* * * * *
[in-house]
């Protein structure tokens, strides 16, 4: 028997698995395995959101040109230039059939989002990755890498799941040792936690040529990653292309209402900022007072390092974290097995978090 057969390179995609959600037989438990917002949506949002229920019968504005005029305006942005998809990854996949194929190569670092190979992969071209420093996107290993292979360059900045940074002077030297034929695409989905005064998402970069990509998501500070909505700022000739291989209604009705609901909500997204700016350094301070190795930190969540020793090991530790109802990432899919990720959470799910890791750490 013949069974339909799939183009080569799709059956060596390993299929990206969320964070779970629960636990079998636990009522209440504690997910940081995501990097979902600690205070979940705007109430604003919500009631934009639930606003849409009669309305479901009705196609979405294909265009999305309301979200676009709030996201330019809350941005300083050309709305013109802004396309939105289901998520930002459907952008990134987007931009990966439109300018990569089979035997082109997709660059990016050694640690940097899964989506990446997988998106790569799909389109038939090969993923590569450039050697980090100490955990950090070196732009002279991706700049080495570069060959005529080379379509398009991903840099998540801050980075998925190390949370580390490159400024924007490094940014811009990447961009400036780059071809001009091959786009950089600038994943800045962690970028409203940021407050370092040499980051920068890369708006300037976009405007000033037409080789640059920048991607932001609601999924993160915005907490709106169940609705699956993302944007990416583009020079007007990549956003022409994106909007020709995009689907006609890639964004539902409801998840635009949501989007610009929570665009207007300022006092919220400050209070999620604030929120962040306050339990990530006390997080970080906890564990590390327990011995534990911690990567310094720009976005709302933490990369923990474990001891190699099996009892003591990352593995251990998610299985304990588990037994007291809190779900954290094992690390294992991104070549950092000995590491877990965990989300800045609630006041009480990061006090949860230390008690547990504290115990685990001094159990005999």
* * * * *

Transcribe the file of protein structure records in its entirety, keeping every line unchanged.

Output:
[in-house]
């Protein structure tokens, strides 16, 4: 028997698995395995959101040109230039059939989002990755890498799941040792936690040529990653292309209402900022007072390092974290097995978090 057969390179995609959600037989438990917002949506949002229920019968504005005029305006942005998809990854996949194929190569670092190979992969071209420093996107290993292979360059900045940074002077030297034929695409989905005064998402970069990509998501500070909505700022000739291989209604009705609901909500997204700016350094301070190795930190969540020793090991530790109802990432899919990720959470799910890791750490 013949069974339909799939183009080569799709059956060596390993299929990206969320964070779970629960636990079998636990009522209440504690997910940081995501990097979902600690205070979940705007109430604003919500009631934009639930606003849409009669309305479901009705196609979405294909265009999305309301979200676009709030996201330019809350941005300083050309709305013109802004396309939105289901998520930002459907952008990134987007931009990966439109300018990569089979035997082109997709660059990016050694640690940097899964989506990446997988998106790569799909389109038939090969993923590569450039050697980090100490955990950090070196732009002279991706700049080495570069060959005529080379379509398009991903840099998540801050980075998925190390949370580390490159400024924007490094940014811009990447961009400036780059071809001009091959786009950089600038994943800045962690970028409203940021407050370092040499980051920068890369708006300037976009405007000033037409080789640059920048991607932001609601999924993160915005907490709106169940609705699956993302944007990416583009020079007007990549956003022409994106909007020709995009689907006609890639964004539902409801998840635009949501989007610009929570665009207007300022006092919220400050209070999620604030929120962040306050339990990530006390997080970080906890564990590390327990011995534990911690990567310094720009976005709302933490990369923990474990001891190699099996009892003591990352593995251990998610299985304990588990037994007291809190779900954290094992690390294992991104070549950092000995590491877990965990989300800045609630006041009480990061006090949860230390008690547990504290115990685990001094159990005999």